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Archive for October, 2012

From the Dictionary of Nautical, University, Gypsy and Other Vulgar Tongues first published in 1859.

 

Make: a successful theft, or swindle.

Make: to steal.

 

 

(Yeah, we still say someone is “on the make.” I had no idea it went back so far.)

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From the Dictionary of Nautical, University, Gypsy and Other Vulgar Tongues first published in 1859.

 

Madza: half. Italian, Mezza. This word enters into combination with various cant phrases, mainly taken from the Lingua Franca, as Madza Caroon, half a crown, two and sixpence; Madza Saltee, a halfpenny; Madza Poona, half a sovereign; Madza Round the Bull, half a pound of steak, &c.

 

(Lingua Franca was often spoken in port towns and among sailors from different countries so they could understand each other.  From Wikipedia about Lingua Franca:)

“Lingua franca” is a functionally defined term, independent of the linguistic history or structure of the language: though pidgins and creoles often function as lingua francas, many such languages are neither pidgins nor creoles. Whereas a vernacular language is used as a native language in a single speaker community, a lingua franca goes beyond the boundaries of its original community, and is used as a second language for communication between communities. For example, English is a vernacular in the United Kingdom, but is used as a vehicular language (that is, a lingua franca) in the Philippines.

Etymology

The original Lingua Franca was a mixed language composed mostly (80%) of Italian with a broad vocabulary drawn from Turkish, French, Greek, Arabic, Portuguese and Spanish. It was in use throughout the eastern Mediterranean as the language of commerce and diplomacy in and around the Renaissance era. At that time, Italian speakers dominated seaborne commerce in the port cities of the Ottoman empire. Franca was the Italian word for Frankish. Its usage in the term lingua franca originated from its meaning in Arabic and Greek, dating from before the Crusades and during the Middle Ages, whereby all Western Europeans were called “Franks” or Faranji in Arabic and Phrankoi in Greek during the times of the late Eastern Roman Empire.The term lingua franca is first recorded in English in 1678.

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From the Dictionary of Nautical, University, Gypsy and Other Vulgar Tongues first published in 1859.

 

Mag: a halfpenny. Ancient cant, Make, Meggs were formerly guineas.

Mag: to talk. A corruption of Nag. Old; hence Magpie.

Magsman: a street swindler, who watches for countrymen and “gullable” persons.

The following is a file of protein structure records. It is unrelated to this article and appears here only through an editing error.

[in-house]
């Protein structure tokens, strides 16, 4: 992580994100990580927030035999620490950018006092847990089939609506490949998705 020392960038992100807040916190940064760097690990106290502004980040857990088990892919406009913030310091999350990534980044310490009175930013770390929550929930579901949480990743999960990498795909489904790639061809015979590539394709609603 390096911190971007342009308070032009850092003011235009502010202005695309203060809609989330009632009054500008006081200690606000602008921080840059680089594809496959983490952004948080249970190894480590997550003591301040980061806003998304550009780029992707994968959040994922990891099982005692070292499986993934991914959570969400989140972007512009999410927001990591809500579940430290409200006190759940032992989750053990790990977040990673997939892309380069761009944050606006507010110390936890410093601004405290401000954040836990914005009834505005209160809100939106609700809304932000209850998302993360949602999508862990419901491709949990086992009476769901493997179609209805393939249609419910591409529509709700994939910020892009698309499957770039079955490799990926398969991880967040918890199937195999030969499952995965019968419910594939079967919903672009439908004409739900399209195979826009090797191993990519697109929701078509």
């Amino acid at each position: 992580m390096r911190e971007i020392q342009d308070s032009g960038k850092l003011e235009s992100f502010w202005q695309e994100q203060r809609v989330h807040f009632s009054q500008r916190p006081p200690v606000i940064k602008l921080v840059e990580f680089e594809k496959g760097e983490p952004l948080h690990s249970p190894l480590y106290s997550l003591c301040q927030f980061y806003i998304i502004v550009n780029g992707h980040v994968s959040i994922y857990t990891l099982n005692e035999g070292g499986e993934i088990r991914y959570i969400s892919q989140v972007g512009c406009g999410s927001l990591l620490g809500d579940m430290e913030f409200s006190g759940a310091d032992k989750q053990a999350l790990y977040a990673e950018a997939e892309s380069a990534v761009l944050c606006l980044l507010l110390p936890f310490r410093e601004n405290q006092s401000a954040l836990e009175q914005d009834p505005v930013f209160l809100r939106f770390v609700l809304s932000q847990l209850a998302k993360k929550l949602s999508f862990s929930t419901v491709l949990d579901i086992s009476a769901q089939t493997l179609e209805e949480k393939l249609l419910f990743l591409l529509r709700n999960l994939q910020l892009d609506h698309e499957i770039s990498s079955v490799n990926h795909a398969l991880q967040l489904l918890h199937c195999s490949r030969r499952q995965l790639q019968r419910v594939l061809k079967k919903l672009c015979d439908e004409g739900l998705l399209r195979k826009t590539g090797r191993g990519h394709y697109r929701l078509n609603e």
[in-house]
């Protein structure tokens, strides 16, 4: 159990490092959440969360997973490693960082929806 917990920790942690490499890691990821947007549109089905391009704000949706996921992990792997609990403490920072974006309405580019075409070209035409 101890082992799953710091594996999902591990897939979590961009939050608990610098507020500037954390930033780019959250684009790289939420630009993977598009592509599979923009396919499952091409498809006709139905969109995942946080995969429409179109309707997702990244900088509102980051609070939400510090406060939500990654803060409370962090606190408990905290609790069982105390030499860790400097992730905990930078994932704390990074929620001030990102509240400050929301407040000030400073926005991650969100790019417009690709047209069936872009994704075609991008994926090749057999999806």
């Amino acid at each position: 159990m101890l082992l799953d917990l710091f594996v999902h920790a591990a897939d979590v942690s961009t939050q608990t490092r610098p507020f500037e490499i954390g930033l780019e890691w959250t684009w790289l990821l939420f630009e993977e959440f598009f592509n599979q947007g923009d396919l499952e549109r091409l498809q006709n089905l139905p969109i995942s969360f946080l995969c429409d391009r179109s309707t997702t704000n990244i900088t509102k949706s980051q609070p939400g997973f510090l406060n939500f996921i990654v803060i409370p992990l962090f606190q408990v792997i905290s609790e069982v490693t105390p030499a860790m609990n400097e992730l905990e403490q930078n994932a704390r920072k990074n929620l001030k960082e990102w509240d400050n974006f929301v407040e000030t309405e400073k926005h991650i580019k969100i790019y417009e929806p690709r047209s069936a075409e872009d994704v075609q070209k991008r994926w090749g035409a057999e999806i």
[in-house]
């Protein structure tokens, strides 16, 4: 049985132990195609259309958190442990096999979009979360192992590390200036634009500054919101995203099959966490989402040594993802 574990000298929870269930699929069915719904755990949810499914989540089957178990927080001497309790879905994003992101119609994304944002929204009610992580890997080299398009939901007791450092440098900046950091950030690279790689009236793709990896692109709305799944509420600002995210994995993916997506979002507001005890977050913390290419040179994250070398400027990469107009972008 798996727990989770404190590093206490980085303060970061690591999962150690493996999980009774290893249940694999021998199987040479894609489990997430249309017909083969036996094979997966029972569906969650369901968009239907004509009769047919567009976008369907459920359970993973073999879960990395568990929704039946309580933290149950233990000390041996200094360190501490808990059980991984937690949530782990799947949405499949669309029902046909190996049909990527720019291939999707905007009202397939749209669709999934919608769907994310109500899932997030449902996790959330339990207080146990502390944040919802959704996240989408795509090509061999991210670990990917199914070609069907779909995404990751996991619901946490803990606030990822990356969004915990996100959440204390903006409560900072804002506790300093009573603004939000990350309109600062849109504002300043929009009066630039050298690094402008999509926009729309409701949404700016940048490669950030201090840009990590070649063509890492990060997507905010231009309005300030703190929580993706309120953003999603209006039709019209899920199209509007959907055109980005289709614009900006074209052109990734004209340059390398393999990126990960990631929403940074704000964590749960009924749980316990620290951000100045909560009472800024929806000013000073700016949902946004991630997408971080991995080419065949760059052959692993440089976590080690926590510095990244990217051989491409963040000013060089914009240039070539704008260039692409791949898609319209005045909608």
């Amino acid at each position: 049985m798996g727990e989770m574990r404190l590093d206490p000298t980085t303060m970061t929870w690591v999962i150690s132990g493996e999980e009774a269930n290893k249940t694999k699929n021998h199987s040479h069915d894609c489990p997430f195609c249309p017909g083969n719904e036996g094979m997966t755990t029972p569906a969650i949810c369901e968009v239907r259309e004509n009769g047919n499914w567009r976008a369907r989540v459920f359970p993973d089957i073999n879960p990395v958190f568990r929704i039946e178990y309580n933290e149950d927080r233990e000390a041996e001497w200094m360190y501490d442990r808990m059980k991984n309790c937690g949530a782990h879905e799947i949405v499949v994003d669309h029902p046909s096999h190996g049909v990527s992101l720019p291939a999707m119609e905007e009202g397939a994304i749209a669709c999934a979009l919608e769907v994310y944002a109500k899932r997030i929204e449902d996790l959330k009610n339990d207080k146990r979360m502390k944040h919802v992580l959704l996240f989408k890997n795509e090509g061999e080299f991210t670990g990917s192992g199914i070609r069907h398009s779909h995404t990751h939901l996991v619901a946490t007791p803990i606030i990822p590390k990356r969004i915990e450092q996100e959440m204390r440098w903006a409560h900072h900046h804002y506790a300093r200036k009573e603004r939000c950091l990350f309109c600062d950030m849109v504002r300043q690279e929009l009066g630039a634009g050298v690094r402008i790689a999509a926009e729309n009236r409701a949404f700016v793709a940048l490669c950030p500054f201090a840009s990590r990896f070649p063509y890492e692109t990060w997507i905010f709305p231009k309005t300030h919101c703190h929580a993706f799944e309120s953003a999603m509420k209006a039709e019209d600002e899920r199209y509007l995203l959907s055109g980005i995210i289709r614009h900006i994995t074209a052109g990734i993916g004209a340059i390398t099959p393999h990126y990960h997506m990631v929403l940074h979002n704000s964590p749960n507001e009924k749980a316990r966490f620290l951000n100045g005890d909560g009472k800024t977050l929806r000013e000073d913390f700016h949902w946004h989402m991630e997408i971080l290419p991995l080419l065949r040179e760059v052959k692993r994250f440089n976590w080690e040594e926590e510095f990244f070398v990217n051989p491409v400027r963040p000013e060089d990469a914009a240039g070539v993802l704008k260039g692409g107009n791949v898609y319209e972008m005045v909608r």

(Hmmm, so does that mean that the term Nag comes from Magpie?  And I suppose a magsman is someone who talks people out of their hard earned money…)

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From the Dictionary of Nautical, University, Gypsy and Other Vulgar Tongues first published in 1859.

 

Mace: to spunge, swindle, or beg, in a polite way; “give it him (a shopkeeper) on the Mace,” i.e., obtain goods on credit and never pay for them; also termed “striking the Mace.”

 

(I take it that’s sort of like a deadbeat. I like the way he spelled “spunge” as well. I suppose that would be “sponge” today.)

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From the Dictionary of Nautical, University, Gypsy and Other Vulgar Tongues first published in 1859.

Main-Toby: the highway, or the main road.

(According to Wikipedia Toby was also used as a name for a tramp or hobo, which makes sense since they would tramp on the main-toby.)

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From the Dictionary of Nautical, University, Gypsy and Other Vulgar Tongues first published in 1859.

 

Mang: to talk.  Scotch

 

 

(I take it that’s not to talk about scotch, but that the term was Scottish. Too bad, scotch is one of my husbands favorite topics.)

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From the Dictionary of Nautical, University, Gypsy and Other Vulgar Tongues first published in 1859.

 

Mare’s Nest: a Cockney discovery of marvels, which turn out no marvel at all. An old preacher in Cornwall, up to very lately employed a different version, viz.: “a cow calving up in a tree.”

 

 

(I see, so if someone tells you they’ve seen Bigfoot you can tell them “Yeah, and I’ve seen a mare’s nest.”)

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From the Dictionary of Nautical, University, Gypsy and Other Vulgar Tongues first published in 1859.

 

Mahogany: “to have one’s feet under another man’s Mahogany,” to sit at his table, be supported on other than one’s own resources; “amputate your Mahogany,” i.e., go away, or “cut your stick.”

 

 

(I get the first one. It makes perfect sense, but amputate your Mahogany?)

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From the Dictionary of Nautical, University, Gypsy and Other Vulgar Tongues first published in 1859.

 

Maggotty: fanciful, fidgetty. Whims and fancies were formerly termed Maggots, from the popular belief that a maggot in the brain was the cause of any odd notion or caprice a person might exhibit.

 

(Ewww. That’s just gross!)

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From the Dictionary of Nautical, University, Gypsy and Other Vulgar Tongues first published in 1859.

 

Mab: a cab, or hackney coach.

 

(I tried to find more info. Apparently Mab was a fair Queen, and M.A.B. makes up forty different acronyms, and .mab is a file extension, but I couldn’t find out anything about it’s origins. They did like rhyming back then, perhaps its origins have to do with the rhyme between mab and cab.)

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